Wednesday, November 21, 2018

Conversion, Part 2.

Last time, we established that conversion is our willing response to the gospel. In conversion, we sincerely repent of our sin and place our trust in Christ for salvation. Today, we'll look at repentance and faith in a little more detail. 

Throughout the New Testament, sinners are urged to respond to the gospel- they are urged to repent and to believe. Some passages only give one of the commands, but it is clear from the whole of scripture that one can never be separated from the other. In other words, there is no saving faith that does not include repentance – and there is no true turning from sin apart from faith in Christ. The two go hand in hand. As Greg Gilbert writes in his book What Is The Gospel?, faith and repentance are two sides of a single coin.

Repentance is turning away from sin. One way to understand or observe repentance is to see a person begin to love what God loves, and hate what God hates. Another description is to be given a new heart - new desires - a new “wanter,” in which a person's desires begin to conform into the desires of God.

The words "belief" and "faith" are sometimes used interchangeably. But faith that can save a person is best understood as trust. What you are trusting is what you are relying on. Some evangelistic tools use an illustration of a person considering sitting down in a chair: A person can believe the chair will hold him or her up from across the room. To truly trust the chair, that person will have to sit on it.

Here’s a brief survey of some of the commands to repent and believe:

When Jesus began his ministry, he went out into Galilee, saying, “The time is fulfilled, and the kingdom of God is at hand; repent and believe in the gospel.” (Mar 1:15)

To the Philippian Jailer, they said, “Believe in the Lord Jesus, and you will be saved, you and your household.” (Act 16:31)

When Paul addressed the Ephesian Elders, he reminded them of how he taught them in public and from house to house, testifying both to Jews and to Greeks of repentance toward God and of faith in our Lord Jesus Christ.  (Act 20:20-21)

As Paul presented his gospel to the Romans, he wrote to them: “if you confess with your mouth that Jesus is Lord and believe in your heart that God raised him from the dead, you will be saved.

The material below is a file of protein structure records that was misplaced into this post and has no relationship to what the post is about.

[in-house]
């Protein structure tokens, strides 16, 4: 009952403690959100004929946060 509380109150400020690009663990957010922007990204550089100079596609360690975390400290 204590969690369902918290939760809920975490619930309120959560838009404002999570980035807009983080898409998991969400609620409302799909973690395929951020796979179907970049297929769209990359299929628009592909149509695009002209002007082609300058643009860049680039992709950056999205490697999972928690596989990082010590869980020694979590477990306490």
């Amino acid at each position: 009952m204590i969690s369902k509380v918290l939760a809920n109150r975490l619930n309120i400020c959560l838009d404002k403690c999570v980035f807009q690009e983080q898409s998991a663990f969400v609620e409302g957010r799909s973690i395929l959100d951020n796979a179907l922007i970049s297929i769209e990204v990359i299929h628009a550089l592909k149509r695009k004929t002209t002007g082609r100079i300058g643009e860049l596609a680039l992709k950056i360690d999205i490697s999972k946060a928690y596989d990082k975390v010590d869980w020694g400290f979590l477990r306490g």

(Rom 10:9)

So conversion is the response to the call of the Gospel. It is the coin. And the two, inseparable sides of the coin are faith and repentance.
It is important to note that in every one of these passages, the hearers are simply charged with the necessity of responding to the call. "Repent!" "Believe!" Of course God has to give the hearer the ability to respond- but the person must engage in the response. No one gets to say, “I’d really love to respond to the gospel, but I’m waiting for God to allow me to believe.” And Paul doesn’t say, “One day God might grant you repentance, and then you’ll be able to be right with Him.” The biblical water isn’t muddy. The burden is left squarely on the hearer. Command imperative: You must repent; You must believe.

That can be such a practical help in evangelism. Urging sinners to repent is thoroughly biblical. Just this week, I got a message from someone who is always seems to be in trouble. He is always away from church, never interested in the things of God. As a believer, I have the responsibility of meeting a person in their point of need. But it is also my responsibility to boldly say, "You know what you really need to do? You need to repent of your sin, and come hear the gospel, and follow hard after Christ- or none of this is ever going to change." I know God has to do a work in him to bring that change about- but the necessity of response is still the same: Repent. Believe. Come. Follow.

We've seen the biblical mandate for responding to the Gospel. We've also defined that response as conversion, which consists of faith and repentance. But is it possible to know whether a person has truly responded to to the gospel in this way? Next time, we will look at the evidence of conversion.

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